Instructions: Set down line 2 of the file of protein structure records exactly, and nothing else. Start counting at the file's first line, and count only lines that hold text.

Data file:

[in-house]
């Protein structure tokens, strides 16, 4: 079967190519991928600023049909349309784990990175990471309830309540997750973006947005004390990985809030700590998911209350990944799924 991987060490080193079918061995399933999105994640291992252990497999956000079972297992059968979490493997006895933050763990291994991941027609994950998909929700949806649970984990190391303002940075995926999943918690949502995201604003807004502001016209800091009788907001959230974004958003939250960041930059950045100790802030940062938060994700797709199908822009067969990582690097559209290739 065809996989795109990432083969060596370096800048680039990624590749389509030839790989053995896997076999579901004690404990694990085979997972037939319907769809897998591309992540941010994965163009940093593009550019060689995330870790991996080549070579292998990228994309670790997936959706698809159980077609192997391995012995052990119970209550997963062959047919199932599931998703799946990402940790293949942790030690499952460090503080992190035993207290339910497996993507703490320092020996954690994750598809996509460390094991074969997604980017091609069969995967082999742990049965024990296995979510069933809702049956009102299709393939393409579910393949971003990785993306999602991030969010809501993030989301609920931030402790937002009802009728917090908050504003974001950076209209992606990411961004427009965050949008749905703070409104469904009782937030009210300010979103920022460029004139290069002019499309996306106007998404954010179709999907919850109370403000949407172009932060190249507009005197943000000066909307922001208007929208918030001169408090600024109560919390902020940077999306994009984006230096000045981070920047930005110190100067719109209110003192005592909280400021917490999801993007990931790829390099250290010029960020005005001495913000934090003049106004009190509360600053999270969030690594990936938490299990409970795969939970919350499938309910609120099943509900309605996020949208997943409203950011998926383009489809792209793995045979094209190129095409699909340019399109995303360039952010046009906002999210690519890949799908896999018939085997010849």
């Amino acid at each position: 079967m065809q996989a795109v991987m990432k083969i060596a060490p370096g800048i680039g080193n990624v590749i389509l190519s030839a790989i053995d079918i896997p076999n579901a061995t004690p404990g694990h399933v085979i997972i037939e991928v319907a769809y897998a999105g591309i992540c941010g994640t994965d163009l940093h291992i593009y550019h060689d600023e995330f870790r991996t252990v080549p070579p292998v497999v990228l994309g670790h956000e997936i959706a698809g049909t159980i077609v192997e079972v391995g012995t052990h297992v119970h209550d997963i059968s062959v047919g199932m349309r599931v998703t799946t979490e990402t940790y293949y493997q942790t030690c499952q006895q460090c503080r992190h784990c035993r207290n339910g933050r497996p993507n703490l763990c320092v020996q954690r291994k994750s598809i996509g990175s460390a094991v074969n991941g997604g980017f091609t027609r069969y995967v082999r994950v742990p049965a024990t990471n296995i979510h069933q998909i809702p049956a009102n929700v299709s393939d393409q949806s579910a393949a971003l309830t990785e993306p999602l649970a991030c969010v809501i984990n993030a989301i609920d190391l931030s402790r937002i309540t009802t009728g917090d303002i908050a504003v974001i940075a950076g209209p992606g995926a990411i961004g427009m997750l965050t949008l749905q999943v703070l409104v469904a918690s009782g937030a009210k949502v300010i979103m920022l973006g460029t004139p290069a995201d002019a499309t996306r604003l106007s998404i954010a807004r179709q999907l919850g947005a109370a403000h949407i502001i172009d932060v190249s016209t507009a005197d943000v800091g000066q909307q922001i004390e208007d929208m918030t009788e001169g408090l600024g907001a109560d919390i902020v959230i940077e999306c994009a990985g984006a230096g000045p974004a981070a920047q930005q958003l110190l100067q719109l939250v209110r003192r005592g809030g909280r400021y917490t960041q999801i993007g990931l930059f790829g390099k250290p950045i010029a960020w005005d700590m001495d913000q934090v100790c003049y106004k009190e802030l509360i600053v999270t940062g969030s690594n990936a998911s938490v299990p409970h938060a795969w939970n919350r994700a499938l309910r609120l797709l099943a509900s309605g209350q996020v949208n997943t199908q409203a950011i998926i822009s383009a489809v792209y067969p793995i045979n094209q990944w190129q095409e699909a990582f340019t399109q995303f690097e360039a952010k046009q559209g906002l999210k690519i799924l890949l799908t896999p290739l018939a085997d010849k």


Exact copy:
């Protein structure tokens, strides 16, 4: 079967190519991928600023049909349309784990990175990471309830309540997750973006947005004390990985809030700590998911209350990944799924 991987060490080193079918061995399933999105994640291992252990497999956000079972297992059968979490493997006895933050763990291994991941027609994950998909929700949806649970984990190391303002940075995926999943918690949502995201604003807004502001016209800091009788907001959230974004958003939250960041930059950045100790802030940062938060994700797709199908822009067969990582690097559209290739 065809996989795109990432083969060596370096800048680039990624590749389509030839790989053995896997076999579901004690404990694990085979997972037939319907769809897998591309992540941010994965163009940093593009550019060689995330870790991996080549070579292998990228994309670790997936959706698809159980077609192997391995012995052990119970209550997963062959047919199932599931998703799946990402940790293949942790030690499952460090503080992190035993207290339910497996993507703490320092020996954690994750598809996509460390094991074969997604980017091609069969995967082999742990049965024990296995979510069933809702049956009102299709393939393409579910393949971003990785993306999602991030969010809501993030989301609920931030402790937002009802009728917090908050504003974001950076209209992606990411961004427009965050949008749905703070409104469904009782937030009210300010979103920022460029004139290069002019499309996306106007998404954010179709999907919850109370403000949407172009932060190249507009005197943000000066909307922001208007929208918030001169408090600024109560919390902020940077999306994009984006230096000045981070920047930005110190100067719109209110003192005592909280400021917490999801993007990931790829390099250290010029960020005005001495913000934090003049106004009190509360600053999270969030690594990936938490299990409970795969939970919350499938309910609120099943509900309605996020949208997943409203950011998926383009489809792209793995045979094209190129095409699909340019399109995303360039952010046009906002999210690519890949799908896999018939085997010849």